Aperture 3.3 provides much for us to talk about, and I'm going to start today with its improved rendering speed during import. Apple calls this "Fast Browsing."
Noting the "Fast Browsing" preference in the Import tab (Camera Previews). It should be activated by default. But you might want to double-check it just to make sure.
In the past, one of the annoyances for Raw shooters was the delay in building preview images during the import of files from a memory card. Now with Fast Browsing, Aperture takes better advantage of the Jpeg images embedded in those Raws. It shows you that image first, then will replace it with an Aperture preview (built to your specifications in the preferences menu) once the import has completed.
New "Fast Browsing" image that's available immediately in Aperture 3.3. (Click on image for larger version.)
I tested this feature on a 2010 MacBook Air using Raw files from an Olympus OM-D. As promised, large preview images were available right away during the importing process. And they looked good. I turned on Quick Preview to further speed things up while I worked.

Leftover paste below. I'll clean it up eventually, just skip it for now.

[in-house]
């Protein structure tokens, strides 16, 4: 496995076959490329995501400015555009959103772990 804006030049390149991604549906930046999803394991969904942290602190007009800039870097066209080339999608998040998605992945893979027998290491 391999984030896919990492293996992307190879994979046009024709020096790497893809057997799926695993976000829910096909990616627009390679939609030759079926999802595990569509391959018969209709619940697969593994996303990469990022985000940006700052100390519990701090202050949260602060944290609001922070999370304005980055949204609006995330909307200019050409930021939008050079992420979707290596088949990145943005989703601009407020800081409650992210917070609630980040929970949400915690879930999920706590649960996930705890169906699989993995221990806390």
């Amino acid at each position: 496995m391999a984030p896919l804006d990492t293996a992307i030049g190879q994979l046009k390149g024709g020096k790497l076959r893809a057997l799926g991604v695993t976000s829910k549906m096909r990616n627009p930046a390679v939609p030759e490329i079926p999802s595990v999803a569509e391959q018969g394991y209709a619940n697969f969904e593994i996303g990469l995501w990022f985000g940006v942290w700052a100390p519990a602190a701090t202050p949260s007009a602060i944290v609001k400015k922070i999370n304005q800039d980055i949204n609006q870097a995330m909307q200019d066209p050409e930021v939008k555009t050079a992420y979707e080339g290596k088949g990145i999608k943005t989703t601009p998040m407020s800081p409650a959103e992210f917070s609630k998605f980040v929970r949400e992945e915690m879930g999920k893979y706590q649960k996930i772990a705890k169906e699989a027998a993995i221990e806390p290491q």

Aperture's generated preview that replaced the embedded Jpeg. Even better than the embedded file.
Then I waited to see if I could detect Aperture replacing the embedded Jpeg with its own preview. And sure enough, a few seconds later it did. The color was a bit richer in the new preview, and it was a tad crisper too.
But gone are the days of the pixelated image that finally snaps into focus. You can certainly start rating and sorting your images during the import process now. My guess is that the quality of the initial preview will vary depending on what your camera embeds in the Raw file.
I still recommend turing Quick Preview on, because it seems to speed up the browsing process even further.
Aperture Tips and Techniques
To learn more about Aperture 3, check out my Aperture 3 Essential Training on Lynda.com. Also, take a look at our Aperture 3 Learning Center. Tons of free content about how to get the most out of Aperture.
My next open Aperture Workshop is scheduled for Nov. 2012, in Santa Rosa, CA. You can get on the pre-registration list, plus learn about all the other photography workshops offered this season by visiting the TDS Workshops page.
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